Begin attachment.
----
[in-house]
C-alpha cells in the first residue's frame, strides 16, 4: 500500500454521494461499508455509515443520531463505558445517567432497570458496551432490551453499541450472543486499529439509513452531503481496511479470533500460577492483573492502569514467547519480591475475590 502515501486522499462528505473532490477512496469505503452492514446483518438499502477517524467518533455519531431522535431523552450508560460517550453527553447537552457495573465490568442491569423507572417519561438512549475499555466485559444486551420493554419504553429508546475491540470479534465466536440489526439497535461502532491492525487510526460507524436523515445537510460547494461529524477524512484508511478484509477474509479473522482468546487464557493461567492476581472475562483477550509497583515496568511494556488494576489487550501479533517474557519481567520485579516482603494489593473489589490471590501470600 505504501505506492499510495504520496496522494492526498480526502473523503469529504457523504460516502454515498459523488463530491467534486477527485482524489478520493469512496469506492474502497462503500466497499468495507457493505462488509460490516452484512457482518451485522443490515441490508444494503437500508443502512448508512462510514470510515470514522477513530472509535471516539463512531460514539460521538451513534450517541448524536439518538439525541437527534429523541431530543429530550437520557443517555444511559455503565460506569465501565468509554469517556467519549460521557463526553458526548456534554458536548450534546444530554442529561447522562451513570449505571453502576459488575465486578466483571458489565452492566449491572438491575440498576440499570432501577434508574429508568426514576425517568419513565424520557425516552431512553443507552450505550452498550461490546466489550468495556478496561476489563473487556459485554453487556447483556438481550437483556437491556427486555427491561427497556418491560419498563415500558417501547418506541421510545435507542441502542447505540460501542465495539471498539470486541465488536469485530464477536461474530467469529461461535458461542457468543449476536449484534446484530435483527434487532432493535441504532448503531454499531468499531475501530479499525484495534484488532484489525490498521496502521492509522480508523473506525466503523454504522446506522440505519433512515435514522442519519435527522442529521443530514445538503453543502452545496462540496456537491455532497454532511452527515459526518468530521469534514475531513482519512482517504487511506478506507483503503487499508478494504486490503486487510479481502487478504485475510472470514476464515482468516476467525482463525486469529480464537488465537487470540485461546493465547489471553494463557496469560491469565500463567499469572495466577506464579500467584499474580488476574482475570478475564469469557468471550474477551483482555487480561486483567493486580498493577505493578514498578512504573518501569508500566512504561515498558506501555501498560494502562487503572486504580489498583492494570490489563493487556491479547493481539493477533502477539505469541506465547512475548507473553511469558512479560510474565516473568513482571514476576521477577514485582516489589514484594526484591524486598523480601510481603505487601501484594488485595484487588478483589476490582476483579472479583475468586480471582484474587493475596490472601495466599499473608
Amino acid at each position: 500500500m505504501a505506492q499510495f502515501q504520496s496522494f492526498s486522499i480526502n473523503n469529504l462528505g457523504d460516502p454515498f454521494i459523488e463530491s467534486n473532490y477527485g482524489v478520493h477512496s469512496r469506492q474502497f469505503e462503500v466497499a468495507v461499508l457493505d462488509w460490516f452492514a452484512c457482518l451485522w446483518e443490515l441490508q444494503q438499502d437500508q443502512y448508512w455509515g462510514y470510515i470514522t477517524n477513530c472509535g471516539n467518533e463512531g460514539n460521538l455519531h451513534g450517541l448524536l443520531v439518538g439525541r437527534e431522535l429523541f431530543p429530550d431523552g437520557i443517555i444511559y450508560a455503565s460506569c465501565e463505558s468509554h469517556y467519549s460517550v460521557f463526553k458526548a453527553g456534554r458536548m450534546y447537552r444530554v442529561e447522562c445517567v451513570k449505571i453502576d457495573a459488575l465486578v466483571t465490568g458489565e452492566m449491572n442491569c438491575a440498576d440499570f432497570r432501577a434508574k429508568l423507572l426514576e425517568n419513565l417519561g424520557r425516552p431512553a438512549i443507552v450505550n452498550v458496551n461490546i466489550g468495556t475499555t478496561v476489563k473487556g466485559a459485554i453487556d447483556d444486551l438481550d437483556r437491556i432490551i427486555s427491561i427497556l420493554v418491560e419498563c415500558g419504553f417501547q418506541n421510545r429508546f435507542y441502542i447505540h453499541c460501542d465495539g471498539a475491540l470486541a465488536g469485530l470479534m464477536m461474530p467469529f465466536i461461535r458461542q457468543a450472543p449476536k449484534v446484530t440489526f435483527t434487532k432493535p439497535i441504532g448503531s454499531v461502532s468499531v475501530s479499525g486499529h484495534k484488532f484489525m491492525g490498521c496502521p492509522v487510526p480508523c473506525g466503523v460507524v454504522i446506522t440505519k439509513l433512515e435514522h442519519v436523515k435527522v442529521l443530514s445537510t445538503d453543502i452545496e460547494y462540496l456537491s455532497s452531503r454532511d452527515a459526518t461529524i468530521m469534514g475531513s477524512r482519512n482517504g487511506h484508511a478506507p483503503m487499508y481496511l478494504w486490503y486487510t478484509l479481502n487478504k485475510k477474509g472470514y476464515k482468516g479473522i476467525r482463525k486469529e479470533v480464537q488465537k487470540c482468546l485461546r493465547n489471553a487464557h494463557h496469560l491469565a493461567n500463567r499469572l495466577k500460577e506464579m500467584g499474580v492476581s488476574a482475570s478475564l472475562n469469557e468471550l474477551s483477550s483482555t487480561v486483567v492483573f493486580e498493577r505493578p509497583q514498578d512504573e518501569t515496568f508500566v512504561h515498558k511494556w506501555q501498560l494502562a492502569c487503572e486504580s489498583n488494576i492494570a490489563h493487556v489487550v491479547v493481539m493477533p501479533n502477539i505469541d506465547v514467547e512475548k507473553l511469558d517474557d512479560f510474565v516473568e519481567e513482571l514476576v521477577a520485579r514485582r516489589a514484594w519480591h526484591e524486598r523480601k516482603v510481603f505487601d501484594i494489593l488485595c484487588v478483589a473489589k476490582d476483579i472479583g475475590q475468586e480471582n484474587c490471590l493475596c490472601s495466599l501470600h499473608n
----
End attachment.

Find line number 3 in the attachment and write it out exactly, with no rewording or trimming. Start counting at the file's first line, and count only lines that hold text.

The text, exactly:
Amino acid at each position: 500500500m505504501a505506492q499510495f502515501q504520496s496522494f492526498s486522499i480526502n473523503n469529504l462528505g457523504d460516502p454515498f454521494i459523488e463530491s467534486n473532490y477527485g482524489v478520493h477512496s469512496r469506492q474502497f469505503e462503500v466497499a468495507v461499508l457493505d462488509w460490516f452492514a452484512c457482518l451485522w446483518e443490515l441490508q444494503q438499502d437500508q443502512y448508512w455509515g462510514y470510515i470514522t477517524n477513530c472509535g471516539n467518533e463512531g460514539n460521538l455519531h451513534g450517541l448524536l443520531v439518538g439525541r437527534e431522535l429523541f431530543p429530550d431523552g437520557i443517555i444511559y450508560a455503565s460506569c465501565e463505558s468509554h469517556y467519549s460517550v460521557f463526553k458526548a453527553g456534554r458536548m450534546y447537552r444530554v442529561e447522562c445517567v451513570k449505571i453502576d457495573a459488575l465486578v466483571t465490568g458489565e452492566m449491572n442491569c438491575a440498576d440499570f432497570r432501577a434508574k429508568l423507572l426514576e425517568n419513565l417519561g424520557r425516552p431512553a438512549i443507552v450505550n452498550v458496551n461490546i466489550g468495556t475499555t478496561v476489563k473487556g466485559a459485554i453487556d447483556d444486551l438481550d437483556r437491556i432490551i427486555s427491561i427497556l420493554v418491560e419498563c415500558g419504553f417501547q418506541n421510545r429508546f435507542y441502542i447505540h453499541c460501542d465495539g471498539a475491540l470486541a465488536g469485530l470479534m464477536m461474530p467469529f465466536i461461535r458461542q457468543a450472543p449476536k449484534v446484530t440489526f435483527t434487532k432493535p439497535i441504532g448503531s454499531v461502532s468499531v475501530s479499525g486499529h484495534k484488532f484489525m491492525g490498521c496502521p492509522v487510526p480508523c473506525g466503523v460507524v454504522i446506522t440505519k439509513l433512515e435514522h442519519v436523515k435527522v442529521l443530514s445537510t445538503d453543502i452545496e460547494y462540496l456537491s455532497s452531503r454532511d452527515a459526518t461529524i468530521m469534514g475531513s477524512r482519512n482517504g487511506h484508511a478506507p483503503m487499508y481496511l478494504w486490503y486487510t478484509l479481502n487478504k485475510k477474509g472470514y476464515k482468516g479473522i476467525r482463525k486469529e479470533v480464537q488465537k487470540c482468546l485461546r493465547n489471553a487464557h494463557h496469560l491469565a493461567n500463567r499469572l495466577k500460577e506464579m500467584g499474580v492476581s488476574a482475570s478475564l472475562n469469557e468471550l474477551s483477550s483482555t487480561v486483567v492483573f493486580e498493577r505493578p509497583q514498578d512504573e518501569t515496568f508500566v512504561h515498558k511494556w506501555q501498560l494502562a492502569c487503572e486504580s489498583n488494576i492494570a490489563h493487556v489487550v491479547v493481539m493477533p501479533n502477539i505469541d506465547v514467547e512475548k507473553l511469558d517474557d512479560f510474565v516473568e519481567e513482571l514476576v521477577a520485579r514485582r516489589a514484594w519480591h526484591e524486598r523480601k516482603v510481603f505487601d501484594i494489593l488485595c484487588v478483589a473489589k476490582d476483579i472479583g475475590q475468586e480471582n484474587c490471590l493475596c490472601s495466599l501470600h499473608n